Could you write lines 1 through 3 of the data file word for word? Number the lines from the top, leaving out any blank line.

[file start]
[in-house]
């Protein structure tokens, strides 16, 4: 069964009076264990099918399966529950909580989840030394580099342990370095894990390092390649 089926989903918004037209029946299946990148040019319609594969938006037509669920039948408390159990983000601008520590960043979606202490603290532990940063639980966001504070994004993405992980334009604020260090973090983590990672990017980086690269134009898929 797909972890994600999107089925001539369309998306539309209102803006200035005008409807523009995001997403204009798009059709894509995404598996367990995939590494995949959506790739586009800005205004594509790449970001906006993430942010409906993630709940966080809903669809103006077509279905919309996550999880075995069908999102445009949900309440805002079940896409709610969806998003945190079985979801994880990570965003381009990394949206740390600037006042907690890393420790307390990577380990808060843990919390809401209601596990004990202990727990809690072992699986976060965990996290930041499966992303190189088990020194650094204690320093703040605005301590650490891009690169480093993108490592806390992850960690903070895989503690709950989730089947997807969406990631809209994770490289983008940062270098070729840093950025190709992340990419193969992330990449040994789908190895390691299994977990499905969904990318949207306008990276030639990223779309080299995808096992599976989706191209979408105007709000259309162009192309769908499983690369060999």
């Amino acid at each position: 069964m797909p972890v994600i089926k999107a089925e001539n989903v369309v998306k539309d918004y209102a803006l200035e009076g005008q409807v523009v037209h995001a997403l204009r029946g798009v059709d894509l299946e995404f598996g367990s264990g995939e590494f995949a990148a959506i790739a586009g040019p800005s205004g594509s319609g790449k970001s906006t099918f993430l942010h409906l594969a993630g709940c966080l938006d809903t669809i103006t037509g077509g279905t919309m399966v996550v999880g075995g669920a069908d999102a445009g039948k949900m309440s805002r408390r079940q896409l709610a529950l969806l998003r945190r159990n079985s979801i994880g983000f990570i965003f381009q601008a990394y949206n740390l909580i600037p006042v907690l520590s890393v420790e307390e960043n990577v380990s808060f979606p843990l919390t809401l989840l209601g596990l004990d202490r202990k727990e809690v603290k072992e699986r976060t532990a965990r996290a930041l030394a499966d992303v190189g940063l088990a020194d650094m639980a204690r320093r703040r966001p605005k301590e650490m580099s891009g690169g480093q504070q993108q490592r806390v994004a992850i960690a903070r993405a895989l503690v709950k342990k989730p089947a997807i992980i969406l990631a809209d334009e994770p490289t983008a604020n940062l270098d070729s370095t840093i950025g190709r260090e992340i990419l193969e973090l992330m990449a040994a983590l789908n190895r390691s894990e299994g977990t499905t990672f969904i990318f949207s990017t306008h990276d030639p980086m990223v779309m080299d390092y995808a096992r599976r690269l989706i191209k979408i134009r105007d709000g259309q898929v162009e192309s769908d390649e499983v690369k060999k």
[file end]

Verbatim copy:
[in-house]
């Protein structure tokens, strides 16, 4: 069964009076264990099918399966529950909580989840030394580099342990370095894990390092390649 089926989903918004037209029946299946990148040019319609594969938006037509669920039948408390159990983000601008520590960043979606202490603290532990940063639980966001504070994004993405992980334009604020260090973090983590990672990017980086690269134009898929 797909972890994600999107089925001539369309998306539309209102803006200035005008409807523009995001997403204009798009059709894509995404598996367990995939590494995949959506790739586009800005205004594509790449970001906006993430942010409906993630709940966080809903669809103006077509279905919309996550999880075995069908999102445009949900309440805002079940896409709610969806998003945190079985979801994880990570965003381009990394949206740390600037006042907690890393420790307390990577380990808060843990919390809401209601596990004990202990727990809690072992699986976060965990996290930041499966992303190189088990020194650094204690320093703040605005301590650490891009690169480093993108490592806390992850960690903070895989503690709950989730089947997807969406990631809209994770490289983008940062270098070729840093950025190709992340990419193969992330990449040994789908190895390691299994977990499905969904990318949207306008990276030639990223779309080299995808096992599976989706191209979408105007709000259309162009192309769908499983690369060999």
């Amino acid at each position: 069964m797909p972890v994600i089926k999107a089925e001539n989903v369309v998306k539309d918004y209102a803006l200035e009076g005008q409807v523009v037209h995001a997403l204009r029946g798009v059709d894509l299946e995404f598996g367990s264990g995939e590494f995949a990148a959506i790739a586009g040019p800005s205004g594509s319609g790449k970001s906006t099918f993430l942010h409906l594969a993630g709940c966080l938006d809903t669809i103006t037509g077509g279905t919309m399966v996550v999880g075995g669920a069908d999102a445009g039948k949900m309440s805002r408390r079940q896409l709610a529950l969806l998003r945190r159990n079985s979801i994880g983000f990570i965003f381009q601008a990394y949206n740390l909580i600037p006042v907690l520590s890393v420790e307390e960043n990577v380990s808060f979606p843990l919390t809401l989840l209601g596990l004990d202490r202990k727990e809690v603290k072992e699986r976060t532990a965990r996290a930041l030394a499966d992303v190189g940063l088990a020194d650094m639980a204690r320093r703040r966001p605005k301590e650490m580099s891009g690169g480093q504070q993108q490592r806390v994004a992850i960690a903070r993405a895989l503690v709950k342990k989730p089947a997807i992980i969406l990631a809209d334009e994770p490289t983008a604020n940062l270098d070729s370095t840093i950025g190709r260090e992340i990419l193969e973090l992330m990449a040994a983590l789908n190895r390691s894990e299994g977990t499905t990672f969904i990318f949207s990017t306008h990276d030639p980086m990223v779309m080299d390092y995808a096992r599976r690269l989706i191209k979408i134009r105007d709000g259309q898929v162009e192309s769908d390649e499983v690369k060999k």